IMPORTANT: It's a Serious Matter of Life

Washington ranked No. 33 for gun industry dependency, Idaho No. 1

Washington state ranks No. 33 in the nation in terms of states that are most dependent on the firearms industry, according to an analysis published Thursday by WalletHub.

The personal finance website compared the economic impact of guns in all 50 states to determine which among them is the most reliant on the gun business, both directly for jobs and political contributions, as well as indirectly through ownership.

"Washington ranks in the bottom 20 states, meaning it's one of the least dependent on the gun industry,” explained WalletHub analyst Jill Gonzalez in an email to The Center Square. “This is because of its small number of firearms and ammunition dealers and importers per capita as well as because of the strictness of state gun laws and age restrictions on the purchase and possession of firearms.”

According to a Violence Policy Center study chronicling the decline in gun dealers in America over a period of more than 20 years, the number of federally licensed gun dealers in Washington has dropped dramatically.

Per the study, the Evergreen State saw federal firearms license holders go from 5,724 in 1994 to 1,001 in 2016, a decrease of 4,723 or 83%.

In 2018, Washington voters approved a voter initiative that increased the minimum age to purchase handguns and semiautomatic rifles to 21, and now generally prohibits anyone from transferring a semiautomatic rifle to anyone under 21.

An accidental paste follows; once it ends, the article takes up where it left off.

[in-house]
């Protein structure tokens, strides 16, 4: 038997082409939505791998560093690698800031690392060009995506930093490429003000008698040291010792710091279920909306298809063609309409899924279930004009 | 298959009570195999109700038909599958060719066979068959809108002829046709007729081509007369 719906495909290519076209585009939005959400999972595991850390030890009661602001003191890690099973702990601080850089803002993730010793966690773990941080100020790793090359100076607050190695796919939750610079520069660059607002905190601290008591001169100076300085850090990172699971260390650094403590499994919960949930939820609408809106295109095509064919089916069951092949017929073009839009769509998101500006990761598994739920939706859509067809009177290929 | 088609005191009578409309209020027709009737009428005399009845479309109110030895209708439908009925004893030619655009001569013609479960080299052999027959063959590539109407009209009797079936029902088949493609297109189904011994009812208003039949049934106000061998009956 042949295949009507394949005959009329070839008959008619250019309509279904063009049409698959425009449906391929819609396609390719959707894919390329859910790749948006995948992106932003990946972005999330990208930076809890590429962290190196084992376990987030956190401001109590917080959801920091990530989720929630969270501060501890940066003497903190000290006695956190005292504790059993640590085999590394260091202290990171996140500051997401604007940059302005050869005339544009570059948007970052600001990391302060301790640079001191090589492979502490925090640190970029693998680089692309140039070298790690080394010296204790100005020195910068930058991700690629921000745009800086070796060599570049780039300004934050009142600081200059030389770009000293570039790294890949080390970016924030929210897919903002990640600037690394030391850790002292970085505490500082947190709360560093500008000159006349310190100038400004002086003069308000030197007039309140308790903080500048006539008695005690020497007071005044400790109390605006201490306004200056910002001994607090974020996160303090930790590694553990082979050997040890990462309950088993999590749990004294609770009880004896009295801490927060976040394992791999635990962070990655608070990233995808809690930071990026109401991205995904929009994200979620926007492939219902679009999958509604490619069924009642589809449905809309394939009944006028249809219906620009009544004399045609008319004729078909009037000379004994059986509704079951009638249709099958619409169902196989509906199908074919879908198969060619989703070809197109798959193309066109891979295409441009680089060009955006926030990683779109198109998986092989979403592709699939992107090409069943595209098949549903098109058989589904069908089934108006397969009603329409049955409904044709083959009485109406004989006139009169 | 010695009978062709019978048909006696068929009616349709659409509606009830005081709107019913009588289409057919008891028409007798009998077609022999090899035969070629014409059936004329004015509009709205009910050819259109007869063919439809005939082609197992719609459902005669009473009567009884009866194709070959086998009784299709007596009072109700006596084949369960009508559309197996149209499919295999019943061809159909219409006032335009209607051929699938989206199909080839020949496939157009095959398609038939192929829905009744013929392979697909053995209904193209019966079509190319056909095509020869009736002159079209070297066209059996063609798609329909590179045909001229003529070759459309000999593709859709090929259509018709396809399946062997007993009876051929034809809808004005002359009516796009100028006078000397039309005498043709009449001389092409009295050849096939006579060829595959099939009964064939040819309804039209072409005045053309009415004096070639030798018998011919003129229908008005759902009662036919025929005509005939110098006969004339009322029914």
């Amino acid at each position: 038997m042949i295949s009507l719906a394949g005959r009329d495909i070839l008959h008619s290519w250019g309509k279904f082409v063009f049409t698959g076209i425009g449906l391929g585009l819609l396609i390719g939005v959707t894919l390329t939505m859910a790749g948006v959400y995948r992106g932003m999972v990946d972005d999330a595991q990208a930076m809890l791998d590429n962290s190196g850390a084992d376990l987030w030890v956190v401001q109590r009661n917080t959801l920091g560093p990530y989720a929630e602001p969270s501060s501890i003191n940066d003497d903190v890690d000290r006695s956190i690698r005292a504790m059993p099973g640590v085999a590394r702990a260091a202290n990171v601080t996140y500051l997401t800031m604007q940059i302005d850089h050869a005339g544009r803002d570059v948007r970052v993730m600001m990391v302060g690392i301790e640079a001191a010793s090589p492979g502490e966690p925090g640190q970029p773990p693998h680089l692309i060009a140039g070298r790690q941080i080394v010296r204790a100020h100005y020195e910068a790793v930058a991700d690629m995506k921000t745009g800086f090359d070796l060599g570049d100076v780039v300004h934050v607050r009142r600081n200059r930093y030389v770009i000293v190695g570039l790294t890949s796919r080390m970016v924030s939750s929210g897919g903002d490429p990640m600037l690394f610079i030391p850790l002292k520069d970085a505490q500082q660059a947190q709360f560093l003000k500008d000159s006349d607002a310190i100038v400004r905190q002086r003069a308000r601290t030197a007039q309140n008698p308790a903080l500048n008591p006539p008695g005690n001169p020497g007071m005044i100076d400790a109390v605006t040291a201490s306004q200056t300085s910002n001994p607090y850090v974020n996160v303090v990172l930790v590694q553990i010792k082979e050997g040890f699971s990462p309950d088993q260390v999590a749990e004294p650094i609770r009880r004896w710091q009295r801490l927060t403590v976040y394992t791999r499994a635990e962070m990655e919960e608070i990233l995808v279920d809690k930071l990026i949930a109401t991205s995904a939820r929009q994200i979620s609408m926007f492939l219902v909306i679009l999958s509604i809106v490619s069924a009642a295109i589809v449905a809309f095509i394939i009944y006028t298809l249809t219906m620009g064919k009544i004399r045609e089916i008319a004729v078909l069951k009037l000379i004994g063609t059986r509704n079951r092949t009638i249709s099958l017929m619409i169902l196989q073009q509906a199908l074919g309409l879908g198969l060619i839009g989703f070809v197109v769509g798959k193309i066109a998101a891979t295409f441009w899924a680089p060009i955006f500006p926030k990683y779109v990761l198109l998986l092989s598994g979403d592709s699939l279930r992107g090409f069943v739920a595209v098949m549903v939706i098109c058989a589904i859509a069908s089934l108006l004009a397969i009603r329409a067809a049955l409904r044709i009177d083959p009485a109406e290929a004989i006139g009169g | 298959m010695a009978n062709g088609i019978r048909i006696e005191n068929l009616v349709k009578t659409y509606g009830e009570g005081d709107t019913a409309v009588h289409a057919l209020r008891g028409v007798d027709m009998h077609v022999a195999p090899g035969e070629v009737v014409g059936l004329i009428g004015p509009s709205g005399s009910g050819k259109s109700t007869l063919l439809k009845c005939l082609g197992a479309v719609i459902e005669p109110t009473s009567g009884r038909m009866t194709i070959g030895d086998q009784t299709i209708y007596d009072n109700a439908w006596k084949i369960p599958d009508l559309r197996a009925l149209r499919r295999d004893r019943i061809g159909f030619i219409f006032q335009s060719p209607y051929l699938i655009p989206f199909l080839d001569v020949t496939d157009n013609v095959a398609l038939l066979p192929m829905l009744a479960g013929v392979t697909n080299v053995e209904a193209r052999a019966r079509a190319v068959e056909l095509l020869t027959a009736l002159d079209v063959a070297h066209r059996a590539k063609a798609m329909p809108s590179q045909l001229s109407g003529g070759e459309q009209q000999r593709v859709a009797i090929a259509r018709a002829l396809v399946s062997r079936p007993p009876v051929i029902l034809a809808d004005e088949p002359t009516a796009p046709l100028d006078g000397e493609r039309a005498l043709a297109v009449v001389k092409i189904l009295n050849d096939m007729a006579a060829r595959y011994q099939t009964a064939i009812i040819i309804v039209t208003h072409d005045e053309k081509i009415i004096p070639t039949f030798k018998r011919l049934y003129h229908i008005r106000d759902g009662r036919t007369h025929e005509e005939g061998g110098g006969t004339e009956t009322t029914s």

Washington law provides, with certain exceptions, that a person between 18 and 21 may possess a handgun only in the person’s “place of abode,” at the person’s fixed place of business, or on real property under his or her control. Similar rules apply to a person between 18 and 21 regarding semiautomatic rifle possession.

“The state also has a low gun ownership rate at 32.1% and a low search interest for gun sales,” Gonzalez added to the list of reasons for Washington’s low placement on the list.

The figure mentioned by Gonzalez is 10 points lower than the 42.1% figure World Population Review referenced for Washington in a look at state gun ownership rates this year.

While the Washington State Constitution contains language that establishes a strong right for individuals to bear arms, several gun laws were passed by the Democrat-dominated Legislature this year.

Article I, Section 24 of the state constitution reads, “The right of the individual citizen to bear arms in defense of himself, or the state, shall not be impaired, but nothing in this section shall be construed as authorizing individuals or corporations to organize, maintain or employ an armed body of men.”

In addition, Washington preempts localities from regulating firearms in any manner more restrictive than state law except as explicitly authorized by the Legislature.

Earlier this year, Washington state Gov. Jay Inslee signed a package of bills tightening the state’s gun laws, including a measure that bans the manufacture, distribution, and sale of firearm magazines that hold more than 10 bullets. The measure goes into effect on July 1.

On Friday, the Bellevue-based Second Amendment Foundation filed a federal lawsuit against Washington State Attorney General Bob Ferguson and several other officials, challenging the law.

Inslee also signed legislation that prohibits people from knowingly brining weapons – either carried openly or with a concealed pistol license – to ballot counting sites and on-campus school board meetings. The new law, now in effect, also bans openly carrying firearms at local government meetings and election-related facilities such as county election offices, off-campus school board meetings, and local government meetings. Concealed pistol license holders are allowed to carry weapons in those locations.

Washington’s Pacific Northwest neighbor to the east, Idaho, was ranked the nation’s No. 1 state in terms of dependency on the gun industry, according to WalletHub. Oregon, Washington’s southern neighbor, was ranked No. 25.

Salem News Channel Today

On-Air & Up next

See the Full Program Guide